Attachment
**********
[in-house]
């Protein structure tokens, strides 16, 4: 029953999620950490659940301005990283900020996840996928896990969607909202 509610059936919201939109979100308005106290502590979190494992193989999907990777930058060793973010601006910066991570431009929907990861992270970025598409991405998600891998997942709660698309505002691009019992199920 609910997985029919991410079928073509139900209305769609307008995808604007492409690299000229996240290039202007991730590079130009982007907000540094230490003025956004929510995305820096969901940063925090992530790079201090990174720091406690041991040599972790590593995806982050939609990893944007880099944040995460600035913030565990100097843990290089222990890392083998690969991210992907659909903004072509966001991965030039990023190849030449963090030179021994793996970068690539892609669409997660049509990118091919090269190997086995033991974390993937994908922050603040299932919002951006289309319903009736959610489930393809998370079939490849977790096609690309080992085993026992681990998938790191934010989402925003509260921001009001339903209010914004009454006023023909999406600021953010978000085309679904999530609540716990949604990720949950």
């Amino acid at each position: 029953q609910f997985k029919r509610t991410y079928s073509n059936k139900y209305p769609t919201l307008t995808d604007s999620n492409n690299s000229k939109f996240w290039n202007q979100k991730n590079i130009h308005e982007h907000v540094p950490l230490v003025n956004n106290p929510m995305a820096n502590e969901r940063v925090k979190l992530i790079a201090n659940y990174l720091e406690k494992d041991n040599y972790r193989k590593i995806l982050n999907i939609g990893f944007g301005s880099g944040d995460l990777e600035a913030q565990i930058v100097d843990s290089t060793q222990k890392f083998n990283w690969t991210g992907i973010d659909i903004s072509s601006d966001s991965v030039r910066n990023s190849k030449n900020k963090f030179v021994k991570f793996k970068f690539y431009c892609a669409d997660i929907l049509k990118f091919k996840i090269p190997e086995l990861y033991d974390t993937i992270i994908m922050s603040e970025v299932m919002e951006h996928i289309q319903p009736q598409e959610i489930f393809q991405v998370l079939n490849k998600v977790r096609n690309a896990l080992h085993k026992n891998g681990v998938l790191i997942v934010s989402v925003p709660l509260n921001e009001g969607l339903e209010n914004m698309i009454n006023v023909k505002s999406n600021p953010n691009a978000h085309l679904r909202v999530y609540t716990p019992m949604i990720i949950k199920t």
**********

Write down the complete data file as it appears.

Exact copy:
[in-house]
């Protein structure tokens, strides 16, 4: 029953999620950490659940301005990283900020996840996928896990969607909202 509610059936919201939109979100308005106290502590979190494992193989999907990777930058060793973010601006910066991570431009929907990861992270970025598409991405998600891998997942709660698309505002691009019992199920 609910997985029919991410079928073509139900209305769609307008995808604007492409690299000229996240290039202007991730590079130009982007907000540094230490003025956004929510995305820096969901940063925090992530790079201090990174720091406690041991040599972790590593995806982050939609990893944007880099944040995460600035913030565990100097843990290089222990890392083998690969991210992907659909903004072509966001991965030039990023190849030449963090030179021994793996970068690539892609669409997660049509990118091919090269190997086995033991974390993937994908922050603040299932919002951006289309319903009736959610489930393809998370079939490849977790096609690309080992085993026992681990998938790191934010989402925003509260921001009001339903209010914004009454006023023909999406600021953010978000085309679904999530609540716990949604990720949950």
């Amino acid at each position: 029953q609910f997985k029919r509610t991410y079928s073509n059936k139900y209305p769609t919201l307008t995808d604007s999620n492409n690299s000229k939109f996240w290039n202007q979100k991730n590079i130009h308005e982007h907000v540094p950490l230490v003025n956004n106290p929510m995305a820096n502590e969901r940063v925090k979190l992530i790079a201090n659940y990174l720091e406690k494992d041991n040599y972790r193989k590593i995806l982050n999907i939609g990893f944007g301005s880099g944040d995460l990777e600035a913030q565990i930058v100097d843990s290089t060793q222990k890392f083998n990283w690969t991210g992907i973010d659909i903004s072509s601006d966001s991965v030039r910066n990023s190849k030449n900020k963090f030179v021994k991570f793996k970068f690539y431009c892609a669409d997660i929907l049509k990118f091919k996840i090269p190997e086995l990861y033991d974390t993937i992270i994908m922050s603040e970025v299932m919002e951006h996928i289309q319903p009736q598409e959610i489930f393809q991405v998370l079939n490849k998600v977790r096609n690309a896990l080992h085993k026992n891998g681990v998938l790191i997942v934010s989402v925003p709660l509260n921001e009001g969607l339903e209010n914004m698309i009454n006023v023909k505002s999406n600021p953010n691009a978000h085309l679904r909202v999530y609540t716990p019992m949604i990720i949950k199920t």